Monday, March 23, 2009


Django posterDjango (1966) is a lurid B-movie, banned in the UK for over 25 years due to its grisly scenes, but is also a classic in the Spaghetti Western genre for director Sergio Corbucci’s apocalyptic vision of the West. Django’s plot follows a similar course to Japanese director Akira Kurosawa’s Yojimbo (1961), about a mercenary who arrives in a town with two rival factions, and by making selective alliances leads them to destroy each other in bloody warfare. This archetype was famously employed by Sergio Leone in his Dollars trilogy starring Clint Eastwood, but Django is tremendously darker than the Dollars trilogy in the moral conduct of its characters, the level of explicit violence, and even the physical environment.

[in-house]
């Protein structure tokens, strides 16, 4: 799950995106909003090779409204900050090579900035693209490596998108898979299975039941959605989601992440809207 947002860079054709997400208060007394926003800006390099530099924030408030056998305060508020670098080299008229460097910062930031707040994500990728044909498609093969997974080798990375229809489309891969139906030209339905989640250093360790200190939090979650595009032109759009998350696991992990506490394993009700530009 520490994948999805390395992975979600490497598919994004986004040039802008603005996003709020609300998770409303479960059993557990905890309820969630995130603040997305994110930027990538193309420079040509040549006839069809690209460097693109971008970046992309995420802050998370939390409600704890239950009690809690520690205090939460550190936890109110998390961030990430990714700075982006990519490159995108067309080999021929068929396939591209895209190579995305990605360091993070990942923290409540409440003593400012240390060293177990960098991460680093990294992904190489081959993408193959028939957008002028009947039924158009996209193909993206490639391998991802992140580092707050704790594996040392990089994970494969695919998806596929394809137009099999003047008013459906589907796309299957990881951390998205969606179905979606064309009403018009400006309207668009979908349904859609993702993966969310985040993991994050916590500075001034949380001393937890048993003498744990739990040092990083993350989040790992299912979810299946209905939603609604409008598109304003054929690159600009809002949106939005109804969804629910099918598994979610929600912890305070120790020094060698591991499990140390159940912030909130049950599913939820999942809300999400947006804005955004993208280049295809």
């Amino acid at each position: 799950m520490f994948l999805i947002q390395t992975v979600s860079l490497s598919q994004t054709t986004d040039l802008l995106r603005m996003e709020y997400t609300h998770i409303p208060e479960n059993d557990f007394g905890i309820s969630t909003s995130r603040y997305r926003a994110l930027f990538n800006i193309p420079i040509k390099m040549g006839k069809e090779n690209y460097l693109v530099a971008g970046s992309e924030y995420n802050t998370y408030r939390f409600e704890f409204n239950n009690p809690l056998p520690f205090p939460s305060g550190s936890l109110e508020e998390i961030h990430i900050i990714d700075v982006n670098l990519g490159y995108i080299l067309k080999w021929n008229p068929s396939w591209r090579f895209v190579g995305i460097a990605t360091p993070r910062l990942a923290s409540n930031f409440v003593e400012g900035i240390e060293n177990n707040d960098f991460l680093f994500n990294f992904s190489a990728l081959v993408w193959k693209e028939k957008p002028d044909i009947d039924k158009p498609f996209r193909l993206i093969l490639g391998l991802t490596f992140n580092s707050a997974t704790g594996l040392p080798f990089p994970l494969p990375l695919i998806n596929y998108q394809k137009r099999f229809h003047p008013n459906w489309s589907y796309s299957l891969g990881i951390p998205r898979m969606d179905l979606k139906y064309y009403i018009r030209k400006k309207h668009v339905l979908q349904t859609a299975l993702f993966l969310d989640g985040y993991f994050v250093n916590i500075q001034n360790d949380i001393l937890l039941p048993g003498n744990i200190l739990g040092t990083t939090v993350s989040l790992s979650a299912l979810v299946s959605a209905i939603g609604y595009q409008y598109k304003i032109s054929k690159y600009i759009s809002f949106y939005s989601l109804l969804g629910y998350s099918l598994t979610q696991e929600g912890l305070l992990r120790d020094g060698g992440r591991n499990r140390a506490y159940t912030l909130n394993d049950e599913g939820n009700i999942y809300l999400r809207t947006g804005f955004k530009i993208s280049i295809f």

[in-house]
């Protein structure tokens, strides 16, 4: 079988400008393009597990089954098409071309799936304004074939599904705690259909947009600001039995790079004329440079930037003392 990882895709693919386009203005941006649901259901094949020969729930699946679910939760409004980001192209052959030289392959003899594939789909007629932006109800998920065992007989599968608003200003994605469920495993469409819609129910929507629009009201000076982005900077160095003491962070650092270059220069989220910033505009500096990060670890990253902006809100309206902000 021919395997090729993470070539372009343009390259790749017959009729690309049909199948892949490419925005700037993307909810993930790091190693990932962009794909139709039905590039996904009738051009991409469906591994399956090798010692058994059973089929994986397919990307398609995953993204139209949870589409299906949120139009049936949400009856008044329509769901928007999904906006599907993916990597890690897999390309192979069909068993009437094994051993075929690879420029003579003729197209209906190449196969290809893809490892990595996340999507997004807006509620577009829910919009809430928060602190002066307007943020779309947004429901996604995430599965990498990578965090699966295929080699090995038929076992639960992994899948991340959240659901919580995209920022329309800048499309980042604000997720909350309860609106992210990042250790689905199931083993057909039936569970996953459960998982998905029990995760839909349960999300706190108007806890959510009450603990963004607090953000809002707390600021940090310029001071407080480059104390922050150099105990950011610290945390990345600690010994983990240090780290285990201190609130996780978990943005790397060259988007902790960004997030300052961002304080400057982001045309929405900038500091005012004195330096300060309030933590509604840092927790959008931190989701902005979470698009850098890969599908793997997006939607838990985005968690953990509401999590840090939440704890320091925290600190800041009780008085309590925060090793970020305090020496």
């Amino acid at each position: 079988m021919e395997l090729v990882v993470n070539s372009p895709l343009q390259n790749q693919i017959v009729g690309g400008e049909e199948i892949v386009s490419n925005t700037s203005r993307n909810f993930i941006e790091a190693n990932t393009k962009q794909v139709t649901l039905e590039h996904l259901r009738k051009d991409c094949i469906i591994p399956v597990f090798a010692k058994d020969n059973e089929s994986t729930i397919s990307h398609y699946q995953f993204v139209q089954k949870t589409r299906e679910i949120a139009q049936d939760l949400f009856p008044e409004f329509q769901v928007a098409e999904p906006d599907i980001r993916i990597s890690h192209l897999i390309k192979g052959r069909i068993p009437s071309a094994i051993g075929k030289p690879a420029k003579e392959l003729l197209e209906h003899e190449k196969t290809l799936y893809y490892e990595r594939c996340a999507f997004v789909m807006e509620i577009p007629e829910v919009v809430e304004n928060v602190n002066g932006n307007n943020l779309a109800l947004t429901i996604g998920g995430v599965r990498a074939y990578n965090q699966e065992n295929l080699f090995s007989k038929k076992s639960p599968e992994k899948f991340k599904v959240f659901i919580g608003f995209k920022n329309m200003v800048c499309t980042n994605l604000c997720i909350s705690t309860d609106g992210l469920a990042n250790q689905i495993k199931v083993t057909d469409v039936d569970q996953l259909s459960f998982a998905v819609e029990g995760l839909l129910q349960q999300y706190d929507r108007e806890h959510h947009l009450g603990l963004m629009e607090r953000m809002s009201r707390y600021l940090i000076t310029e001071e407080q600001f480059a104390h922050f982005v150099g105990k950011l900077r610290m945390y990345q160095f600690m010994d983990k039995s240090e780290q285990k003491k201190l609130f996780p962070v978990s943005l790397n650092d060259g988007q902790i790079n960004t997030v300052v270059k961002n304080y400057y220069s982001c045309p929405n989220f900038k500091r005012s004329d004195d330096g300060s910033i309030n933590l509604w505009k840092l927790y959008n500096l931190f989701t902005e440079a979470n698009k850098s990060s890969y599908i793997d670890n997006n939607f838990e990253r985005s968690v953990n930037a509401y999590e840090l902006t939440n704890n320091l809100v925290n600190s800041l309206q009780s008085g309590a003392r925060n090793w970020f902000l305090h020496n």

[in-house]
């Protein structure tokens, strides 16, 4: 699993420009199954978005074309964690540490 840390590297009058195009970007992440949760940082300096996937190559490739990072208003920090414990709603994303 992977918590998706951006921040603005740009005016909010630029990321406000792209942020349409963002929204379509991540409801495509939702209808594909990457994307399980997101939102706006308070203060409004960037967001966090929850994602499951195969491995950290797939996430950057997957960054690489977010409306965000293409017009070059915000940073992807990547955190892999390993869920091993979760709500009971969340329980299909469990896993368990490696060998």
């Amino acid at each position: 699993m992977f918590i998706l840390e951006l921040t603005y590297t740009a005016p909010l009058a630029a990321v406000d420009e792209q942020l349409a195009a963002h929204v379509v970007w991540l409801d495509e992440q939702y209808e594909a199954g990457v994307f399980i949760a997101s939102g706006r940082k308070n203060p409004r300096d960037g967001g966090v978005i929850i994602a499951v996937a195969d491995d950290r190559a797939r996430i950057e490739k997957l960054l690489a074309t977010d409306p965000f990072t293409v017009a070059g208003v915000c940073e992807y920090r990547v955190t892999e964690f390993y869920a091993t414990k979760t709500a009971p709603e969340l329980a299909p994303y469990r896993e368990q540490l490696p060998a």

As the opening credits roll, Django is seen dragging a coffin across a bleak craggy landscape upon a layer of slick grey mud. Most folks in the Old West traveled long distances by horse; most folks were not as tough as Django. The first scene is of a Mexican gang whipping a beautiful prostitute tied between poles in a remote desert. Unlike any other Western hero, who would have turned the horrific scene into a display of heroism, Django merely watches. Suddenly a band of red-scarved gunslingers shoot the Mexicans and untie the woman, only to accuse her of moral depravity and prepare a cross to burn her on. Only then does Django take pity on her, shoot her captors and take her to the nearest town. The town is a collection of decrepit buildings lining a street of churned-up mud; there is not a living soul except for in the brothel. The brothel owner, a nervous man named Nathaniel, lays out the local politics for Django. Death has loomed large over the town due rivalry between the Mexican gang led by General Hugo Rodriguez and the Confederate gang of Major Jackson; the main prostitute, Maria, vexed the gangs by seeking business from both of them.